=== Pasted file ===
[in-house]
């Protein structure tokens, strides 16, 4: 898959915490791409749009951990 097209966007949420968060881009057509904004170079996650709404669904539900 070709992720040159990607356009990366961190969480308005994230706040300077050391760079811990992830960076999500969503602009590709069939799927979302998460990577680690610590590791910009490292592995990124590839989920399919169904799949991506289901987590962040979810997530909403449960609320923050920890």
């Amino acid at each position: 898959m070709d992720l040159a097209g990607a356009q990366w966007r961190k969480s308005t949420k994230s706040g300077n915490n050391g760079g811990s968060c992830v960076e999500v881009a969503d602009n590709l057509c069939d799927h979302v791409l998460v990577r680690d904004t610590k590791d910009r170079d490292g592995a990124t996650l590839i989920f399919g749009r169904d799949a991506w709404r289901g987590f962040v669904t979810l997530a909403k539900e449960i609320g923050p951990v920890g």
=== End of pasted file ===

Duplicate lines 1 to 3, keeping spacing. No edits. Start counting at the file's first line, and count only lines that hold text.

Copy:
[in-house]
């Protein structure tokens, strides 16, 4: 898959915490791409749009951990 097209966007949420968060881009057509904004170079996650709404669904539900 070709992720040159990607356009990366961190969480308005994230706040300077050391760079811990992830960076999500969503602009590709069939799927979302998460990577680690610590590791910009490292592995990124590839989920399919169904799949991506289901987590962040979810997530909403449960609320923050920890």
């Amino acid at each position: 898959m070709d992720l040159a097209g990607a356009q990366w966007r961190k969480s308005t949420k994230s706040g300077n915490n050391g760079g811990s968060c992830v960076e999500v881009a969503d602009n590709l057509c069939d799927h979302v791409l998460v990577r680690d904004t610590k590791d910009r170079d490292g592995a990124t996650l590839i989920f399919g749009r169904d799949a991506w709404r289901g987590f962040v669904t979810l997530a909403k539900e449960i609320g923050p951990v920890g």